Fish is brain food! Eating a healthy diet including salmon and seafood could help with memory. The brain-boosting benefits of seafood for young children have been researched for some time; similar advantages are becoming apparent for adults.
Researchers examining data in the Framingham study found that middle-aged and older people who ate more fish and had higher blood levels of omega-3 fatty acids (DHA and EPA) performed better on memory and mental sharpness tests. These tests included visual memory and abstract thinking.
In another study, scientists found that people who ate fish regularly had larger brains. People who ate baked and broiled fish (not fried) at least once a week had an average 14% larger hippocampus – this is the gray matter memory and learning center of the brain. The study authors noted that lower gray matter volume is related to a higher risk of Alzheimer’s disease and that potential prevention factors, like seafood consumption, need to begin decades earlier.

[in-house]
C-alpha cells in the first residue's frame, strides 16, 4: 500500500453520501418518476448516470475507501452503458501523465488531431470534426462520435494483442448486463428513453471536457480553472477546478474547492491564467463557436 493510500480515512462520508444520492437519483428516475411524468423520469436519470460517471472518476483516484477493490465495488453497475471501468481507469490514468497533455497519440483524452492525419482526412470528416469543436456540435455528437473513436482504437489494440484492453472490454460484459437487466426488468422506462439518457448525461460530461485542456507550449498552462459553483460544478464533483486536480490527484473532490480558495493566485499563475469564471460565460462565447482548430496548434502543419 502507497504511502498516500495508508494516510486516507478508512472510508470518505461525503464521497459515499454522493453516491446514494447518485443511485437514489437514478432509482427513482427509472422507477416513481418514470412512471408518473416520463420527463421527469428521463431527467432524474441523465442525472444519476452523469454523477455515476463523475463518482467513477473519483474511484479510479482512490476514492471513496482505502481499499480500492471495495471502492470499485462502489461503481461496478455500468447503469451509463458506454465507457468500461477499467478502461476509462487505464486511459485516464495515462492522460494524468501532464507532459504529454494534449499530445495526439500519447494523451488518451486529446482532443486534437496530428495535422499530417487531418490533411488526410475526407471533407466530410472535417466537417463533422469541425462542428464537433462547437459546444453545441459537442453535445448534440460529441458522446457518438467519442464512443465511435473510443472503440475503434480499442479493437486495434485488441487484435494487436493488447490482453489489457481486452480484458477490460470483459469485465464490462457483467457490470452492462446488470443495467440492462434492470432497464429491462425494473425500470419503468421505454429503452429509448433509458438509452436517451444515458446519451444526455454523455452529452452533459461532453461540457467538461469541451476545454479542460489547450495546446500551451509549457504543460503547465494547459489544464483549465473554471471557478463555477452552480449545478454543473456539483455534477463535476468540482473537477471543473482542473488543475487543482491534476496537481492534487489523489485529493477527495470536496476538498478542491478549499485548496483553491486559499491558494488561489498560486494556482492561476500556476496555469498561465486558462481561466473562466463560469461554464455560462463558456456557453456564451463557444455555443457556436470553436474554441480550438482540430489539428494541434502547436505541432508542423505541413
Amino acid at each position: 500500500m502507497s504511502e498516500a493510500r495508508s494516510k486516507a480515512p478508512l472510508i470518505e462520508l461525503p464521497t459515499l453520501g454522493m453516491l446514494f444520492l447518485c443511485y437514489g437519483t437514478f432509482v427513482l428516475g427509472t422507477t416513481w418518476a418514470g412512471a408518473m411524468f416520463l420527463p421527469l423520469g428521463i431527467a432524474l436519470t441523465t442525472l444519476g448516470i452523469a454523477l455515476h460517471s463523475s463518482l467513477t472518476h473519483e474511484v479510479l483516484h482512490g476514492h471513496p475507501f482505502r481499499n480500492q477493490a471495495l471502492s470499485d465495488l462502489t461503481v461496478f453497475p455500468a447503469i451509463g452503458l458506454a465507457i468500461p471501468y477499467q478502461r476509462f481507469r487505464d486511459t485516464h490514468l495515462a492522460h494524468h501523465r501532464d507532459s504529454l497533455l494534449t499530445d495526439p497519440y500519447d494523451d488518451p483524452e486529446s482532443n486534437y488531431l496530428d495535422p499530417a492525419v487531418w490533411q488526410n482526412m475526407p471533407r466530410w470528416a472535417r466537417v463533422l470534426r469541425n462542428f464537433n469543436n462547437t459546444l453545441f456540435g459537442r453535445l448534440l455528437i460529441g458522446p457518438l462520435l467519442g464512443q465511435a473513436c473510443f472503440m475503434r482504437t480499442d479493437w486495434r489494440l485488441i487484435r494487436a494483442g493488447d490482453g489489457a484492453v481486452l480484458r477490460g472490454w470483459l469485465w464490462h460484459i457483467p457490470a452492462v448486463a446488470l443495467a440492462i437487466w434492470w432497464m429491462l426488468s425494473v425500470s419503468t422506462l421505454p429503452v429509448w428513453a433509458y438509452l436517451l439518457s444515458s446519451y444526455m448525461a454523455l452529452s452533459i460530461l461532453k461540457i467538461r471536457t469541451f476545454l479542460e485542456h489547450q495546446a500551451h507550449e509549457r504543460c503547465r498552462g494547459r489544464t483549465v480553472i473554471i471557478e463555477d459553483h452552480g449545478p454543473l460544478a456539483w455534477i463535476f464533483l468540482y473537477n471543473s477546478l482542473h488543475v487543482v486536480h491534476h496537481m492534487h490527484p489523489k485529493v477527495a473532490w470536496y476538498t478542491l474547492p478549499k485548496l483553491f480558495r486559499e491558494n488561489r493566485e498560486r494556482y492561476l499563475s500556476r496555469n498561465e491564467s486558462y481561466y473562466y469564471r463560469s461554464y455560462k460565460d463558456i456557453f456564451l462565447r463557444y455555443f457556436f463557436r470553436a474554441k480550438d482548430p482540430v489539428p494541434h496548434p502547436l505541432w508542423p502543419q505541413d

Seafood is one of the only natural dietary sources of the omega-3 fatty acids EPA and DHA which are essential for brain development and health.
The general recommendation for omega-3 fatty acids is 250-500mg of combined EPA and DHA per day.
The average omega-3 EPA+DHA intake for American adults is 90-120mg per day.
Salmon has 1200–2400 mg of EPA + DHA per 4-ounce serving of Atlantic, Chinook or Coho salmon.
Pink and Sockeye salmon have 700-900 mg of EPA + DHA per 4-ounce serving.